23 FEBRUARY 1850, Page 14


CARLLER'S circular to the Commissaries of Police in the de- partment of the Seine, over which he is Prefect, is not only a cu- riosity among police records, but is also notable as showing how much ignorance still exists, even among the most enlightened peoples, as to the limits of public laws. Three Representatives of the department haviiw been " frappes de decheanee regale," M. earlier instructs the Pice-officers how to, behave during the elec- tion. They are not to interfere between candidates ; but, he says, " functions, exercised with that paternal spirit that raises them to the elevation of a true magistracy, give to you a personal and le- gitimate influence over those who are subject to your administra- tion [sur vos administres.] C'est eette influence TIT importe de bien preciser It is, to contribute to guarantee the smeerity and liberty of the election ; it is in 'a word. to forestall everywhere the surprise of conscience, to rectify false ideas, and to reestablish the verity of the facts." Imagine a Policeour New Police for in- stance—going about everywhere clothed. with this more than po- licemanly solemnity of function. Imagine 132 13 interfering be- tween a Westminster freeholder and his Sunday paper—guarding the enthusiastic conscience against surprise and political seduction, rectifying the false ideas sown by the trusted editor, and reesta: blishing the truth of the facts disturbed by the aforesaid. editor!

" In. the preparatory meetings," says M. earlier, " probably

arise controversies on that which is called Socialism"; and into that doctrine, its promoters and tendencies, he enters elaborately. " What is Socialism ? what are these men? what are their acts? —You will have to edify yourselves, you will have to edify opi- nion, on these three essential questions."' The Police are to take up, not thieves and rioters, but doctrines and essential questions'; to sally forth argumentatively, and boar down on the fallacies of theorists; they are to aid " the people, the true people of good workmen," in " examining" the' nature of the agitators propa- gating " these systems of disorder." To animate their courage, they are instructed in the statistics of Socialist journals, showing how the doctrine is falling in public estimation. But " what is truth " bI. earlier is at no loss for an answer. He settles the question in a way that would astound Mr. Com- missioner Mayne, in two -aphoristic one-lined paragraphs, thus- ' la Reforme, c'est is progres. ' Le Socialignie, c'est la barbaric."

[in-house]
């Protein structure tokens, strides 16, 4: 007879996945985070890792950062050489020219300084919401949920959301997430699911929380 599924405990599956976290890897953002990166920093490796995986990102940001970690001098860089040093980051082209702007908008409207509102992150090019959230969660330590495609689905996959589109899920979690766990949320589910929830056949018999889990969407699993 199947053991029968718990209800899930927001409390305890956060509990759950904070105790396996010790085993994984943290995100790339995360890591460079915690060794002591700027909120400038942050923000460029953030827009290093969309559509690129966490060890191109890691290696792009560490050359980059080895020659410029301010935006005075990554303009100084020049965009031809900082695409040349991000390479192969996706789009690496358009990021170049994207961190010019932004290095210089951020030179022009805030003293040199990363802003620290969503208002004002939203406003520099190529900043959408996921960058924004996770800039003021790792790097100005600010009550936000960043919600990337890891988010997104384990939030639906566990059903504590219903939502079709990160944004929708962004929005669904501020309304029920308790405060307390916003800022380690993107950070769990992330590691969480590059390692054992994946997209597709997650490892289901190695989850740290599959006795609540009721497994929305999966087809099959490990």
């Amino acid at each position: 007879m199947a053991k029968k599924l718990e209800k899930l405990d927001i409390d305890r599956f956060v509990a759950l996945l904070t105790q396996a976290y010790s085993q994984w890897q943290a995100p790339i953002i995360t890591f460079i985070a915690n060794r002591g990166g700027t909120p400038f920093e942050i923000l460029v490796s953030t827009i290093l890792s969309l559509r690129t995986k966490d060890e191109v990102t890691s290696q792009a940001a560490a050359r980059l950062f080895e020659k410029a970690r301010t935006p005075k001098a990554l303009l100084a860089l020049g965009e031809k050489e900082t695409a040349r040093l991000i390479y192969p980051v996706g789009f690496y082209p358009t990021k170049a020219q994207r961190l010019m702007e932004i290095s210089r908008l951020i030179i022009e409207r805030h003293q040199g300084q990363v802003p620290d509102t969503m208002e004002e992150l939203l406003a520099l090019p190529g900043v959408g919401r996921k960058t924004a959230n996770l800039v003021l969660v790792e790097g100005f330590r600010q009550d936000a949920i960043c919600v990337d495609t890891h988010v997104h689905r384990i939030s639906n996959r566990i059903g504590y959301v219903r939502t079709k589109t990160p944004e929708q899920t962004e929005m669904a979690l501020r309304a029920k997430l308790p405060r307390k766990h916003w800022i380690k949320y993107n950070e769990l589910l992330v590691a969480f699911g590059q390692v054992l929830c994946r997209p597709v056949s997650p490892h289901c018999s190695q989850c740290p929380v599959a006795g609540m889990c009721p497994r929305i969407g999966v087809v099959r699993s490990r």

M. earlier warms with his theme, and gives forth the battle-cry to the rescue in many a sounding change on these antitheses-

" Do not fear, gentlemen," he says, " to proclaim these truths : citizens, it is your right ; Magistrates, it is your duty." " Let us prove, gentlemen, that the Police is not only an authority vigi- lant and repressive, that it is a moral magistracy."

" The more we contribute to enlighten understandings and consciences, the less we shall have to repress of misdeeds and crimes." " Warn, preserve the good citizens :• it is your mission, it is their interest?'

Now this is precisely the spirit and principle of all " paternal" government, whether in Vienna or Paris. " Truth" is a thing to be determined and proclaimed by the Police ; the Police are to in- struct the lieges in their duty, and are to keep a sharp look-out on people of any opposite doctrine.

" Patient agriculture is progress, Political constitutionism is barbarism."

was the truth enunciated by the Police of Lombardy before 1848 ; and on that head the Police was so vigilant in correcting false ideas, and reestablishing the verity of facts, that any mis- creant who desired to maintain an opposite doctrine was obliged to invite his pupil beyond earshot of the Police—far out of Milan, and away from all walls whatsoever. Truth is a geographical ex- pression; it varies with topography, and its determination lies with the Police—that is in Vienna and Paris.

We have not yet attained such perfect civilization. We might hesitate to accept a dictum although it were signed by Com- missioner Mayne ; we might not at once condemn a theory although it had been exposed by the Detective Force as a false idea ; and certainly, on a question as to " the verity of facts," we should not appeal to the Policeman on his beat, nor receive the most au- thoritative statement on his part as final. But how curious this revival of truth-proclaiming functions, emu privilegio et auctori- tate, in the capital of a republic !

Nor is that the whole curiosity. M. earlier is the servant of the existing regime ; he quotes the sayings that fall from Louis Napoleon as if they were from Solomon ; he is sanctioned by the friends of " order ": and this is their idea of the means for re- establishing sound and powerful government ! Not a

in France possesses an overruling influence among the peep ; that party which is in power makes its police the missionaries of its doctrine, and rests its authority on a stationhouse testimony of the.

" truth." What is the stability of things in a country where such ideas of administration prevail P